The thing is, says Sergio Pizzorno, he didn’t intend to make an album like SLP at all. After he finished touring behind 2017’s For Crying Out Loud – Kasabian’s fifth number one album in a row – he liked the idea of doing a solo record: “I’ve been making a new Kasabian album every couple of years since 2004, I have my routines and I have the way I like to work, and I just think I felt I needed a re-set, so that I could approach the next Kasabian album from a different place”.
Nevertheless, he thought that his solo album would sound… well, like you might think a Sergio Pizzorno solo album would sound. He is, after all, famed not only as Kasabian’s chief songwriter, but a man dedicated to pushing esoteric influences – from MF Doom to Bulgarian psychedelia to avant-garde electronica – into the sonic framework of a mainstream, stadium-filling rock band. A solo album, you could reasonably expect, would be a chance for Pizzorno to let his freak flag fly, unencumbered by the need to make music fit to headline festivals and huge gigs.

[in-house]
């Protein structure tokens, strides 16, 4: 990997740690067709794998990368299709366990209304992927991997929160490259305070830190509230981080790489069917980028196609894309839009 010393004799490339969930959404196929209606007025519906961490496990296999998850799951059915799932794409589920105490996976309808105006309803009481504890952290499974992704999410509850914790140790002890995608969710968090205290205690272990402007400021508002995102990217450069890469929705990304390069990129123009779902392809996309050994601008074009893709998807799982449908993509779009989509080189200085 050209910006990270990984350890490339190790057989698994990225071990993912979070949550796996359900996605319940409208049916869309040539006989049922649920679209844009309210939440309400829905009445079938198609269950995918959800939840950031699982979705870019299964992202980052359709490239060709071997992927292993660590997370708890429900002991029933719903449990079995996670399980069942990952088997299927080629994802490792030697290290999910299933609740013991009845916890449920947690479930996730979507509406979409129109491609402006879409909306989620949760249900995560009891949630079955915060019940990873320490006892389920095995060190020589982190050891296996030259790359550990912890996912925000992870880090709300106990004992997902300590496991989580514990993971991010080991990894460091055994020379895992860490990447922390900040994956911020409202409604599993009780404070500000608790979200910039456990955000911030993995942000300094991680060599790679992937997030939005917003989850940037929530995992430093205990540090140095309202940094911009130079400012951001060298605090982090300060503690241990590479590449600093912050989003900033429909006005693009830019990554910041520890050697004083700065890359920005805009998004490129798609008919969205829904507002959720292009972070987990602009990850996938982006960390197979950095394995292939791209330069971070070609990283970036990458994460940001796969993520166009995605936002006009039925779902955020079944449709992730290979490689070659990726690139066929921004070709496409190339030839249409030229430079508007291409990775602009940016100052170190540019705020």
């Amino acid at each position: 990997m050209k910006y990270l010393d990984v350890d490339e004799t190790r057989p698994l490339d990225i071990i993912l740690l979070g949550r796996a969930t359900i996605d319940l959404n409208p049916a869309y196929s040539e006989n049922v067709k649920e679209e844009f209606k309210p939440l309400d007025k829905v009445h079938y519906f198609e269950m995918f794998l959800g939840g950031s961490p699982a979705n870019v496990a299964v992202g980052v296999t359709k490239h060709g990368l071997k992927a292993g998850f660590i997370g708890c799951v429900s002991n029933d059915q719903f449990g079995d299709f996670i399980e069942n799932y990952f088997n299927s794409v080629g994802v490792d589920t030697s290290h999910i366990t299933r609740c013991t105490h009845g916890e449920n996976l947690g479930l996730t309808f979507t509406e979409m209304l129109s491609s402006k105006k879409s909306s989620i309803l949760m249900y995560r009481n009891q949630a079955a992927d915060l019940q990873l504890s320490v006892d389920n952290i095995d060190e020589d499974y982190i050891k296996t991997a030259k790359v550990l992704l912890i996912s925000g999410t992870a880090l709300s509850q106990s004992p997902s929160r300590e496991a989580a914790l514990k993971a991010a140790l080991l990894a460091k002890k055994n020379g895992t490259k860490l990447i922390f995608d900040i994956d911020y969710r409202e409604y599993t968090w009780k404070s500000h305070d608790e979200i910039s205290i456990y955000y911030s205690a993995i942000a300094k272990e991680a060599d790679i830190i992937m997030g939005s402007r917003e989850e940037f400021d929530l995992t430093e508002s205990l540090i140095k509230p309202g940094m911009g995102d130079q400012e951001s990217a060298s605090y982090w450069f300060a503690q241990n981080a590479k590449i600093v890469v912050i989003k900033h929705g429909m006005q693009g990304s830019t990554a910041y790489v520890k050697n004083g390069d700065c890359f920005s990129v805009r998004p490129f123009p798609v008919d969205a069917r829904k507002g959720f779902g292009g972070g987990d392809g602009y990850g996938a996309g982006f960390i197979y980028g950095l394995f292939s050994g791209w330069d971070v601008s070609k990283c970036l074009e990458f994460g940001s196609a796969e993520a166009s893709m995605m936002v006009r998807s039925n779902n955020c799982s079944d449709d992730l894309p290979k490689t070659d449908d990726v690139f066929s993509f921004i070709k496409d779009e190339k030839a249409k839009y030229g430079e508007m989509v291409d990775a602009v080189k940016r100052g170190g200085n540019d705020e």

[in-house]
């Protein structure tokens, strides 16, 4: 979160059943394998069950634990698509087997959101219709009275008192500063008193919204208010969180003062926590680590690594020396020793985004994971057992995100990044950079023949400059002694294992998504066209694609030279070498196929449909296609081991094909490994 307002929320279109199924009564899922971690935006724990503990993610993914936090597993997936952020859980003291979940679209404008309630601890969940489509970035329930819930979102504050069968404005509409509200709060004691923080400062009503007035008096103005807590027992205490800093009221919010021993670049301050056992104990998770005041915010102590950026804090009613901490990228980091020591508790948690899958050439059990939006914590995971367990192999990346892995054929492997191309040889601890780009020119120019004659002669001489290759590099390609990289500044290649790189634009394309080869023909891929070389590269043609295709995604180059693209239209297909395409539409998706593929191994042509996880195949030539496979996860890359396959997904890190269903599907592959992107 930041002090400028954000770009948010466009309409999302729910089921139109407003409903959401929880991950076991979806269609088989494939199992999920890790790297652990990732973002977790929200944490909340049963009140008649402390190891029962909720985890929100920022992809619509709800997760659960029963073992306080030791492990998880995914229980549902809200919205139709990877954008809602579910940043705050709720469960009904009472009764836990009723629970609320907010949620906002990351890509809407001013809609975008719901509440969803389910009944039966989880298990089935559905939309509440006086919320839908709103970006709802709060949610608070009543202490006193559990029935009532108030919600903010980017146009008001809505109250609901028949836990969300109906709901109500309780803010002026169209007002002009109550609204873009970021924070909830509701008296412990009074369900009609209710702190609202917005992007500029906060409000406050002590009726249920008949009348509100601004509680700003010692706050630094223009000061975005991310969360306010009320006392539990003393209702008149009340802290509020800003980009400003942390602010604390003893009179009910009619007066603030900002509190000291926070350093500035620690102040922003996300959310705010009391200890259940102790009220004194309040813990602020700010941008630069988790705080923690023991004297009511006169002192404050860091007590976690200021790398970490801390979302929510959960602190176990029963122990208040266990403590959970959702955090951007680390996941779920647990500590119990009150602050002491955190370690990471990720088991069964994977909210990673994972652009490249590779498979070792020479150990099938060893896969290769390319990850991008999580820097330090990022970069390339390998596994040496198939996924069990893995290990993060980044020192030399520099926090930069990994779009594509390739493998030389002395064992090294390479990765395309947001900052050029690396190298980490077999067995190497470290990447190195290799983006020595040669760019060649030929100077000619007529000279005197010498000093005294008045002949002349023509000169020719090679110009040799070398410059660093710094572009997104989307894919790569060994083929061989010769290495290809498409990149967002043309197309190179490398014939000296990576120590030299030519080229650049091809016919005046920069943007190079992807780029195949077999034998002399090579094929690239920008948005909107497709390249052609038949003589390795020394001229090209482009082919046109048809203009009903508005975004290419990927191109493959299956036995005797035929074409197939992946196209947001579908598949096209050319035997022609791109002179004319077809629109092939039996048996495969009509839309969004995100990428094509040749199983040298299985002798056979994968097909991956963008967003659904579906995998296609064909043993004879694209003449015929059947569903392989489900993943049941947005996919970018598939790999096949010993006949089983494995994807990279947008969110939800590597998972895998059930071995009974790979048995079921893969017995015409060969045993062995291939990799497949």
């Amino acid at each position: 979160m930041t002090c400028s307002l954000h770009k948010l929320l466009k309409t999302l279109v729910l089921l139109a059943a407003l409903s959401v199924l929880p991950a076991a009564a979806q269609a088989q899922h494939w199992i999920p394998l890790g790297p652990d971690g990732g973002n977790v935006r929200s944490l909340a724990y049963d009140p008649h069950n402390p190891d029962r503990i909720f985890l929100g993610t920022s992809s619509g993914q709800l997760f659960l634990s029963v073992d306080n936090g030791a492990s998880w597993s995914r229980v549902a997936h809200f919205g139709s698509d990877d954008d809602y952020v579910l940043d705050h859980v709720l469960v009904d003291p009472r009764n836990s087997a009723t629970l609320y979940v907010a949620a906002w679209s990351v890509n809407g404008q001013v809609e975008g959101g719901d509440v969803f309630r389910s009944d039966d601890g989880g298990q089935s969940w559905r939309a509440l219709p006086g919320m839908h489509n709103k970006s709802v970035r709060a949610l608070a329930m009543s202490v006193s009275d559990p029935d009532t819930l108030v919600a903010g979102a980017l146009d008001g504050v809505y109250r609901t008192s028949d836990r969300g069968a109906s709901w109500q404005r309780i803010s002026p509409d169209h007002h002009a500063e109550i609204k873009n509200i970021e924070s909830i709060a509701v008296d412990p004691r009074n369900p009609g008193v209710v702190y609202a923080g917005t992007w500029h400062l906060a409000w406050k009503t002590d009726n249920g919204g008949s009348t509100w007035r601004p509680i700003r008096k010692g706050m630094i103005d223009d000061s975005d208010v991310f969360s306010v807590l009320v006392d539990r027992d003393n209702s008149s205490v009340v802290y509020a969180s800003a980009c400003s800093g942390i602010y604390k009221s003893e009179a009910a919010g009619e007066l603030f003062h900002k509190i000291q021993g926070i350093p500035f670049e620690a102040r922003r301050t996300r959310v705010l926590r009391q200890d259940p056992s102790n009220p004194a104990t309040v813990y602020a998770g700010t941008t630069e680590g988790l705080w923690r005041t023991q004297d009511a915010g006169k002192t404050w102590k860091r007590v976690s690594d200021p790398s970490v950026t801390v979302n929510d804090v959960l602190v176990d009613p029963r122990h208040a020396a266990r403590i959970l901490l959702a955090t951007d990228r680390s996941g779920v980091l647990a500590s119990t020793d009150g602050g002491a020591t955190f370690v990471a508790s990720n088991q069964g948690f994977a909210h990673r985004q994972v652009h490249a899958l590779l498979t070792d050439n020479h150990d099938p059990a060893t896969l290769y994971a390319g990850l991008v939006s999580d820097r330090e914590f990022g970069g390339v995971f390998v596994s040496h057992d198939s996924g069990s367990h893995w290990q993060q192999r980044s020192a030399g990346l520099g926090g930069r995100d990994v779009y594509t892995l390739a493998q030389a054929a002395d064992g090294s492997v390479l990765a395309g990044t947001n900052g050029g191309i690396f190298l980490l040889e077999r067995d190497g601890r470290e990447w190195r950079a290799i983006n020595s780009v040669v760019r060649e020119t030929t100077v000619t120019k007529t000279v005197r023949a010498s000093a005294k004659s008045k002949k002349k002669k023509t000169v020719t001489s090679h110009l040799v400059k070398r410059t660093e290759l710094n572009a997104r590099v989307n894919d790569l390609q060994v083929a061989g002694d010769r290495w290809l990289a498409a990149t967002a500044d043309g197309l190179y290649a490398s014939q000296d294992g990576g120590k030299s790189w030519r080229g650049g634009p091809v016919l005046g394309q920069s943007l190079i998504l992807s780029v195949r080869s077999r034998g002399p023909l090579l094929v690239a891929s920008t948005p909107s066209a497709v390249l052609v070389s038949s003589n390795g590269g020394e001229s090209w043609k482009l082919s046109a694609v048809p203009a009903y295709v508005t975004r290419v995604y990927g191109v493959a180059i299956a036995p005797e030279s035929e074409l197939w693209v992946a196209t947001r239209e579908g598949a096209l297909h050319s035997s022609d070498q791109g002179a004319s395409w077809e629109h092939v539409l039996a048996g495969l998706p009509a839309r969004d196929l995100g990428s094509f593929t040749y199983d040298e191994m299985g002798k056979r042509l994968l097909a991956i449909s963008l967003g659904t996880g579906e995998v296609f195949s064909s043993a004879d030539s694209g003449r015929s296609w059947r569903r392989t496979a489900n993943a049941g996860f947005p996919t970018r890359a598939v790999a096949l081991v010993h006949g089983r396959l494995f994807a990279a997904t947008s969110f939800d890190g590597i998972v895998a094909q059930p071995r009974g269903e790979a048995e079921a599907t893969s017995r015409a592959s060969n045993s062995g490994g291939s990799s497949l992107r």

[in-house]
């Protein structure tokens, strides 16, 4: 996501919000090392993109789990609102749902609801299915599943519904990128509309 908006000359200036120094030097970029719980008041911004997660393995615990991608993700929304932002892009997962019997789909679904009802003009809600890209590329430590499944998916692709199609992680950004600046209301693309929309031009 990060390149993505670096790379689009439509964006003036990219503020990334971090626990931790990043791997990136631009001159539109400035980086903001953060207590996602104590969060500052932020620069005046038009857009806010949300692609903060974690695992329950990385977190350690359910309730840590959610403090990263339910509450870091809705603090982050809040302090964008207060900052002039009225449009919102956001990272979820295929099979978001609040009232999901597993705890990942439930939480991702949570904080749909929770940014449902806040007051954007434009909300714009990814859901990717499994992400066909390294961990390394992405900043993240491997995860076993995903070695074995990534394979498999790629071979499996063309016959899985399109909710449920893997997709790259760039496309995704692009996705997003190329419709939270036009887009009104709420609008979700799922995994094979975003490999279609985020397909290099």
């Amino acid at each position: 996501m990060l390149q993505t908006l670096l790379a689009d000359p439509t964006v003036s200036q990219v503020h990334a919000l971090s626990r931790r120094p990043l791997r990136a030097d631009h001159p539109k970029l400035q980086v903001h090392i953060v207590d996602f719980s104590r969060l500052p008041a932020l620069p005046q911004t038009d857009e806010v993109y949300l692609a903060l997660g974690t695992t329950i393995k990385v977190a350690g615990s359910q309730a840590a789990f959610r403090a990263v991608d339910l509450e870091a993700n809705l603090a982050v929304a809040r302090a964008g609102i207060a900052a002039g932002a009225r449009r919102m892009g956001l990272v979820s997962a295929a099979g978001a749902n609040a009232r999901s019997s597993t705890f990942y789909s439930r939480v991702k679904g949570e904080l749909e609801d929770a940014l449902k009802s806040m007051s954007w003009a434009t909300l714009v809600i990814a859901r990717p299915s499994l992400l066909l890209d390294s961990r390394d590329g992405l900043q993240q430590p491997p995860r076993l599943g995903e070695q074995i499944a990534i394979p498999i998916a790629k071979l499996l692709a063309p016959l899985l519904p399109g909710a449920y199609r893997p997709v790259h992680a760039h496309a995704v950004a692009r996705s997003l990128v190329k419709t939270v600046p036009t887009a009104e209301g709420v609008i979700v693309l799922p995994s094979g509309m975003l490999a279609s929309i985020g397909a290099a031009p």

“I didn’t need to bear any of that in mind,” he nods, “I didn’t necessarily think, ‘I need a single’, which was liberating. I could do whatever I wanted vocally, range-wise and character-wise. I could explore different parts of my own character that I could just turn up a bit. To begin with, I thought it was going to be way more experimental and I thought it was going to be way more odd in terms of the length of tracks and what people, even myself would maybe expect: going more into that sci-fi, Krautrock kind of thing. But what I found happening was that I was listening to a lot of Tyler The Creator and Mac Miller. I was in that world. I sort of got rid of all my synths and guitars and just sort of had phones and laptops and just picked out sounds. And it turned out like it did, and I thought it just felt right. In a way, it’s probably a bit more of a psychedelic move for me to do this than just to make the record I expected.”